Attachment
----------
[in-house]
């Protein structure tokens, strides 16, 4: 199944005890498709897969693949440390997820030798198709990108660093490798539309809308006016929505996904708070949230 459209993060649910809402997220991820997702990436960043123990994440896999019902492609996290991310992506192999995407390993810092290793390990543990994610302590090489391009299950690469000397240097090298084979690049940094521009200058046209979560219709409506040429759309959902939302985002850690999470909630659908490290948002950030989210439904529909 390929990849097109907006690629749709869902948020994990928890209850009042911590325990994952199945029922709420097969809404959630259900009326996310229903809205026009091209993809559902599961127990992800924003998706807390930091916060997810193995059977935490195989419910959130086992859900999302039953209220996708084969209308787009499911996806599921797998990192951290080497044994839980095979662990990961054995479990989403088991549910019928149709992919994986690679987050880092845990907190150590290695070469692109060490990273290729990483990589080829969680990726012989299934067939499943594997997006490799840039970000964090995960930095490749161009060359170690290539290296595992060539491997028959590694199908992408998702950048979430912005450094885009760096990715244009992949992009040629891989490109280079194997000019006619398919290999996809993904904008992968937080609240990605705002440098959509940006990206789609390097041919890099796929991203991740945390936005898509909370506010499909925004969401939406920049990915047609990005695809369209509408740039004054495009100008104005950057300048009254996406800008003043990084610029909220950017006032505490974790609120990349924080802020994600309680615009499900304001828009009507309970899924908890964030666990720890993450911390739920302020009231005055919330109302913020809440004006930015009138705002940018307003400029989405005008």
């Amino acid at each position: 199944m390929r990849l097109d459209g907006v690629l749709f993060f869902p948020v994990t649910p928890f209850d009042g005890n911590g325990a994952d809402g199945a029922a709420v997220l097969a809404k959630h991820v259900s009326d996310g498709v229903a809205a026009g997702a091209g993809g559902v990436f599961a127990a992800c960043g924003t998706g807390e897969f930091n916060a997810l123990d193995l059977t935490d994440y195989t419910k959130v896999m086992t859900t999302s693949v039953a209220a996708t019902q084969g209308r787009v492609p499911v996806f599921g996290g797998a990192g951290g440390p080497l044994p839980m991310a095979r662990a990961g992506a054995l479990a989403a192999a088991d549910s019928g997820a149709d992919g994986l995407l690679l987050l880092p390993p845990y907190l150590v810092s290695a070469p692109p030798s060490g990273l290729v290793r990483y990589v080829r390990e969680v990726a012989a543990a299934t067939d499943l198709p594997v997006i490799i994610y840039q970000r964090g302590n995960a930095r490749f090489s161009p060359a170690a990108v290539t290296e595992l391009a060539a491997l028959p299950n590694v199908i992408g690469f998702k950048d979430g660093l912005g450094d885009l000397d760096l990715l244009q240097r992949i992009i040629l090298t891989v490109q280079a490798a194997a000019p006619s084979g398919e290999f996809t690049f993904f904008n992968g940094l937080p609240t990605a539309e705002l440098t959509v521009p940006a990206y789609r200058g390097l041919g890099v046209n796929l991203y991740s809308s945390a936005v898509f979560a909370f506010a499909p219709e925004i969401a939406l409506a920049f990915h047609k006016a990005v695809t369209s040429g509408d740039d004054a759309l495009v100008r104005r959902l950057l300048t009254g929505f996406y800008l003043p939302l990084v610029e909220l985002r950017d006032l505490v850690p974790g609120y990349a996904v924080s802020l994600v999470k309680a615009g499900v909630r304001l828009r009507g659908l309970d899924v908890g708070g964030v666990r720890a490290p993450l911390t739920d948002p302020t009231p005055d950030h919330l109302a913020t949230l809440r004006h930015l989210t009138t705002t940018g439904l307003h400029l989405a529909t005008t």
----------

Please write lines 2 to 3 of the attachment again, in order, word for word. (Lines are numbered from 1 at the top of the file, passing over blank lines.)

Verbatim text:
């Protein structure tokens, strides 16, 4: 199944005890498709897969693949440390997820030798198709990108660093490798539309809308006016929505996904708070949230 459209993060649910809402997220991820997702990436960043123990994440896999019902492609996290991310992506192999995407390993810092290793390990543990994610302590090489391009299950690469000397240097090298084979690049940094521009200058046209979560219709409506040429759309959902939302985002850690999470909630659908490290948002950030989210439904529909 390929990849097109907006690629749709869902948020994990928890209850009042911590325990994952199945029922709420097969809404959630259900009326996310229903809205026009091209993809559902599961127990992800924003998706807390930091916060997810193995059977935490195989419910959130086992859900999302039953209220996708084969209308787009499911996806599921797998990192951290080497044994839980095979662990990961054995479990989403088991549910019928149709992919994986690679987050880092845990907190150590290695070469692109060490990273290729990483990589080829969680990726012989299934067939499943594997997006490799840039970000964090995960930095490749161009060359170690290539290296595992060539491997028959590694199908992408998702950048979430912005450094885009760096990715244009992949992009040629891989490109280079194997000019006619398919290999996809993904904008992968937080609240990605705002440098959509940006990206789609390097041919890099796929991203991740945390936005898509909370506010499909925004969401939406920049990915047609990005695809369209509408740039004054495009100008104005950057300048009254996406800008003043990084610029909220950017006032505490974790609120990349924080802020994600309680615009499900304001828009009507309970899924908890964030666990720890993450911390739920302020009231005055919330109302913020809440004006930015009138705002940018307003400029989405005008």
């Amino acid at each position: 199944m390929r990849l097109d459209g907006v690629l749709f993060f869902p948020v994990t649910p928890f209850d009042g005890n911590g325990a994952d809402g199945a029922a709420v997220l097969a809404k959630h991820v259900s009326d996310g498709v229903a809205a026009g997702a091209g993809g559902v990436f599961a127990a992800c960043g924003t998706g807390e897969f930091n916060a997810l123990d193995l059977t935490d994440y195989t419910k959130v896999m086992t859900t999302s693949v039953a209220a996708t019902q084969g209308r787009v492609p499911v996806f599921g996290g797998a990192g951290g440390p080497l044994p839980m991310a095979r662990a990961g992506a054995l479990a989403a192999a088991d549910s019928g997820a149709d992919g994986l995407l690679l987050l880092p390993p845990y907190l150590v810092s290695a070469p692109p030798s060490g990273l290729v290793r990483y990589v080829r390990e969680v990726a012989a543990a299934t067939d499943l198709p594997v997006i490799i994610y840039q970000r964090g302590n995960a930095r490749f090489s161009p060359a170690a990108v290539t290296e595992l391009a060539a491997l028959p299950n590694v199908i992408g690469f998702k950048d979430g660093l912005g450094d885009l000397d760096l990715l244009q240097r992949i992009i040629l090298t891989v490109q280079a490798a194997a000019p006619s084979g398919e290999f996809t690049f993904f904008n992968g940094l937080p609240t990605a539309e705002l440098t959509v521009p940006a990206y789609r200058g390097l041919g890099v046209n796929l991203y991740s809308s945390a936005v898509f979560a909370f506010a499909p219709e925004i969401a939406l409506a920049f990915h047609k006016a990005v695809t369209s040429g509408d740039d004054a759309l495009v100008r104005r959902l950057l300048t009254g929505f996406y800008l003043p939302l990084v610029e909220l985002r950017d006032l505490v850690p974790g609120y990349a996904v924080s802020l994600v999470k309680a615009g499900v909630r304001l828009r009507g659908l309970d899924v908890g708070g964030v666990r720890a490290p993450l911390t739920d948002p302020t009231p005055d950030h919330l109302a913020t949230l809440r004006h930015l989210t009138t705002t940018g439904l307003h400029l989405a529909t005008t």